Given the liberals were the party that “opposed” privilege after Gladstone-that is the party that opposed “artificial” distinctions what did this mean in terms of policy and support?
There were a few issues on which the party was untied against most or many conservatives. They were united in opposition to Protectionism with all the distinction that implied (including a tight vision of the empire and the rates of tariffs themselves) the liberal party indeed - all defectors from the conservatives in this period indeed were free trade (ironically including at least one mp who was also a fanatical anti-Catholic). Not surprisingly given the intensity of the split of 1886 just about all liberals afterwards were liberals who could at least accept Home Rule. Similarly the great achievements of Gladstone's ministries from the professional civil service to a high franchise including more or less all non pauper heads of house hounds held them together.
However on other issues as we shall see there was an almost bewitching diversity right up to World War 1 - some liberals were more free market than Gladstone himself while others were essentially free trade socialists, some hated unions while others loved them, some embraced women's suffragee while others backed pamphlets declaring it "a national danger" some called for the abolition of the empire others for it's expansion including by war, most were quite sympathetic to at least an extension of disestablishment while others regarded their highest duty in politics to support Protestantism and so forth.
However on the Great Cleavages of British Politics they consistently leaned on the side that gave less "privilege". So as a whole they were more opposed to imperialism and sympathetic to dissenting nationalism, less sympathetic to the military, more relaxed about immigration, more opposed to established churches., more opposed to landowners and so forth. As already mentioned trade union reform was one area they found hard to assimilate – no doubt why it produced the only new party in this period.. However the fact they were more inclined to particular positions did not mean they too them- liberal governments made no move to disestablish the Church of England or relax immigration laws for example-there was just more opponents of the Church of England’s establishment among liberals than Conservatives.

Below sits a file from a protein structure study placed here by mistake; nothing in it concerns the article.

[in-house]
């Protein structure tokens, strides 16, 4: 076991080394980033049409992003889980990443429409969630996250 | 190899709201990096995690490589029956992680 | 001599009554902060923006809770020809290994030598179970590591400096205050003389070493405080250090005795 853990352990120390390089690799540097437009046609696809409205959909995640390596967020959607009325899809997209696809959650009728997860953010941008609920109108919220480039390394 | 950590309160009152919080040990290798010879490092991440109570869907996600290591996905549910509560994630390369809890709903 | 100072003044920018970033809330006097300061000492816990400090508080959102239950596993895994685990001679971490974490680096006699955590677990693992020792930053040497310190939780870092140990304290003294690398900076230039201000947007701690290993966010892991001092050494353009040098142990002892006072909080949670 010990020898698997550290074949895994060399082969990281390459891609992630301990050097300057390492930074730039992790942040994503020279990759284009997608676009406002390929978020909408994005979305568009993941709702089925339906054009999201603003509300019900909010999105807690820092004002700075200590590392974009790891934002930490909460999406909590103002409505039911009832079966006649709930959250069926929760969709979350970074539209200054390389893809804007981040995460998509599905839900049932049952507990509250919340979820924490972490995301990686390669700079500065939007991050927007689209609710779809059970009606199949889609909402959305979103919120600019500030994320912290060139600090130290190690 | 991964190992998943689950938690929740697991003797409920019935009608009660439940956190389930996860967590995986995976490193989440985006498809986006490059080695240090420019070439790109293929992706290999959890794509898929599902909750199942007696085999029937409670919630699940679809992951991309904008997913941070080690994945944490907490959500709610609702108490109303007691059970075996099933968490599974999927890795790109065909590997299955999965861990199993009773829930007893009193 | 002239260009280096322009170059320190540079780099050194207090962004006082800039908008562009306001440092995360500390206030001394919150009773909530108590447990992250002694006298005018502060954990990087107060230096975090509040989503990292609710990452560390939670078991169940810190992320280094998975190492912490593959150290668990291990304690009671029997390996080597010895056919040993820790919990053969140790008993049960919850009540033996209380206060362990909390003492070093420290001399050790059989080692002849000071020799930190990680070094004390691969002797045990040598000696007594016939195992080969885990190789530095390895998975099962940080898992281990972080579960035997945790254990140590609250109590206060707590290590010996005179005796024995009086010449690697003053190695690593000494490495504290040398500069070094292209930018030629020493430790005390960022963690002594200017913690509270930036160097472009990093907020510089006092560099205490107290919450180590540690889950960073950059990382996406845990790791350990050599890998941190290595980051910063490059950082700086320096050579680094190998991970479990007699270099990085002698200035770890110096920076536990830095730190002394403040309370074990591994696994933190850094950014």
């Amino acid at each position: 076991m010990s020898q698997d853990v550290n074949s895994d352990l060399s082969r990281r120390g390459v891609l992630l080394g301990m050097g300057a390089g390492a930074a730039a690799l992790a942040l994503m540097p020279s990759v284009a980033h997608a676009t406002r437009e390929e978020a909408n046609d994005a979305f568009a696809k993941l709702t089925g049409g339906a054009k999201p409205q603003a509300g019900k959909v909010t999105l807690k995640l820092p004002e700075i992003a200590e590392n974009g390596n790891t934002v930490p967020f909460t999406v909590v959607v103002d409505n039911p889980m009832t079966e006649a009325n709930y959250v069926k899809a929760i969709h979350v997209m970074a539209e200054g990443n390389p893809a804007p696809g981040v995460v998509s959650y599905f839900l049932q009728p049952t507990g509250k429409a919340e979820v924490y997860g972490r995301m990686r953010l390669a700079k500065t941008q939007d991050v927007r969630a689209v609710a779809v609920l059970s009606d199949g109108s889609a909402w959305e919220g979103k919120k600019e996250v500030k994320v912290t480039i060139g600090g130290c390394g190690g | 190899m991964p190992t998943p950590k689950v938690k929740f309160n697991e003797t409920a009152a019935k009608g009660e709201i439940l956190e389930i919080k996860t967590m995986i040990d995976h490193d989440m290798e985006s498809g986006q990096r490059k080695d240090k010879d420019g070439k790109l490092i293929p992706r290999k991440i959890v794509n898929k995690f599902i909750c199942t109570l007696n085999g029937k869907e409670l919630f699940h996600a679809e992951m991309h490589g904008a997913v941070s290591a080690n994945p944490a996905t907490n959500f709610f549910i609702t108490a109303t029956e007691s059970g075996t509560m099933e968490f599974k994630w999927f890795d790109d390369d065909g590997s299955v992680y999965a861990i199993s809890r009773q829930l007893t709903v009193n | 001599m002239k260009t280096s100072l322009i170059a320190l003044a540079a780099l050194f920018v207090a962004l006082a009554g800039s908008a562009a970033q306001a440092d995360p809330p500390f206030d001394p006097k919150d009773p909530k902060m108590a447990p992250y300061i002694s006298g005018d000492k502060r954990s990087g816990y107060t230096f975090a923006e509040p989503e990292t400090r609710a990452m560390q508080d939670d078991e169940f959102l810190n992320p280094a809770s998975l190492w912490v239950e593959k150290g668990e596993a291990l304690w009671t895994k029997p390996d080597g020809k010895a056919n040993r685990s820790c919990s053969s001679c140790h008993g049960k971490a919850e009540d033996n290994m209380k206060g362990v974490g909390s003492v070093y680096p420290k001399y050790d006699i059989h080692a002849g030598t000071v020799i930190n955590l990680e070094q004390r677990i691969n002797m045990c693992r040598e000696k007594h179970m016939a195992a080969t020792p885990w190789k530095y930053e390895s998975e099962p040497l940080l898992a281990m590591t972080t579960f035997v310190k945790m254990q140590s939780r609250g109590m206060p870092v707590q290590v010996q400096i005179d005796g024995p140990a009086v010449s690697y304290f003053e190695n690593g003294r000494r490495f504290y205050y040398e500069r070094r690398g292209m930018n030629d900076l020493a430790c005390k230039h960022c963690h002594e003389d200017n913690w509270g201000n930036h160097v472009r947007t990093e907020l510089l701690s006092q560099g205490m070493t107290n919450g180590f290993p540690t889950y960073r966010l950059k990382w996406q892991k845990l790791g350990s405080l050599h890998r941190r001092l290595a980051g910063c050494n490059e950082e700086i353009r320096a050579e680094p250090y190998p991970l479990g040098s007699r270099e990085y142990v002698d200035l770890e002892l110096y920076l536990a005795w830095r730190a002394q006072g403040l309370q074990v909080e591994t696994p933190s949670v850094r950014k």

However where positions was more popular with them than with the Conservatives a dislike of "privilege" and distinction of one sort or another generally can be seen behind.. For example they were more supportive of female suffrage (though their leadership terrified that women would vote conservative was more sceptical. This is even true for issues which at first glance would seem to have nothing to do which such an agenda.. Take the drink trade- the liberals were the party that included the large majority of the supporters of restriction and prohibition of alcohol. This is often seen as just reflecting their support base (of which more latter) but I think it actually was natural ideologically as well-alcohol can easily be seen as form of distinction-and the industry itself could be seen as using a poison to give themselves unfair advantage and to lower their consumers below the norm. The same was true in taxation. It may struck the reader as odd that the liberals concentrated so much of their taxation on land taxes (rising and receiving a ferocious rural backlash) and inheritance taxes (at least today one of the most unpopular tax-though only a minority of the population paid or pay it). But they fitted in well with notions of privilege, many liberals were obsessed with the notion of a "social surplus" that in some way had been acquired- land could be see in the words of the radical song "the land" as a stolen propety given as the result of priviledge.